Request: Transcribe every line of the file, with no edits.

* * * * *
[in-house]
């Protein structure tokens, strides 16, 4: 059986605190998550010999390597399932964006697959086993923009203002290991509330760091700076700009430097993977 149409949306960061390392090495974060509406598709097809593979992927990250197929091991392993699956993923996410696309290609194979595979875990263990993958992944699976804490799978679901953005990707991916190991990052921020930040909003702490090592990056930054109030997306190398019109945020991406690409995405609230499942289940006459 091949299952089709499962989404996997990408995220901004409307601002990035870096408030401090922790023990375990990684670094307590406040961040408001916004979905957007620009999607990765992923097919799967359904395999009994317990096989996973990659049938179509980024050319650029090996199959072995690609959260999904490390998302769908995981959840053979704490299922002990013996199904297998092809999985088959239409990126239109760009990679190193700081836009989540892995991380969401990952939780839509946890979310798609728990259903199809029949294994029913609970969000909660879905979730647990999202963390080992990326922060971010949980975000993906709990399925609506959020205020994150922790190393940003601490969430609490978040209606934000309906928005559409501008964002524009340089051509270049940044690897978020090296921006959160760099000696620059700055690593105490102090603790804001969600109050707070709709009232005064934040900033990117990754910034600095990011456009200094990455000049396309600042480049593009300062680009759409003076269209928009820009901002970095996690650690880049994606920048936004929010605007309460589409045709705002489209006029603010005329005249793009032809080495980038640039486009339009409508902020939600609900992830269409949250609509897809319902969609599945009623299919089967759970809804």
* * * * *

[in-house]
């Protein structure tokens, strides 16, 4: 059986605190998550010999390597399932964006697959086993923009203002290991509330760091700076700009430097993977 149409949306960061390392090495974060509406598709097809593979992927990250197929091991392993699956993923996410696309290609194979595979875990263990993958992944699976804490799978679901953005990707991916190991990052921020930040909003702490090592990056930054109030997306190398019109945020991406690409995405609230499942289940006459 091949299952089709499962989404996997990408995220901004409307601002990035870096408030401090922790023990375990990684670094307590406040961040408001916004979905957007620009999607990765992923097919799967359904395999009994317990096989996973990659049938179509980024050319650029090996199959072995690609959260999904490390998302769908995981959840053979704490299922002990013996199904297998092809999985088959239409990126239109760009990679190193700081836009989540892995991380969401990952939780839509946890979310798609728990259903199809029949294994029913609970969000909660879905979730647990999202963390080992990326922060971010949980975000993906709990399925609506959020205020994150922790190393940003601490969430609490978040209606934000309906928005559409501008964002524009340089051509270049940044690897978020090296921006959160760099000696620059700055690593105490102090603790804001969600109050707070709709009232005064934040900033990117990754910034600095990011456009200094990455000049396309600042480049593009300062680009759409003076269209928009820009901002970095996690650690880049994606920048936004929010605007309460589409045709705002489209006029603010005329005249793009032809080495980038640039486009339009409508902020939600609900992830269409949250609509897809319902969609599945009623299919089967759970809804």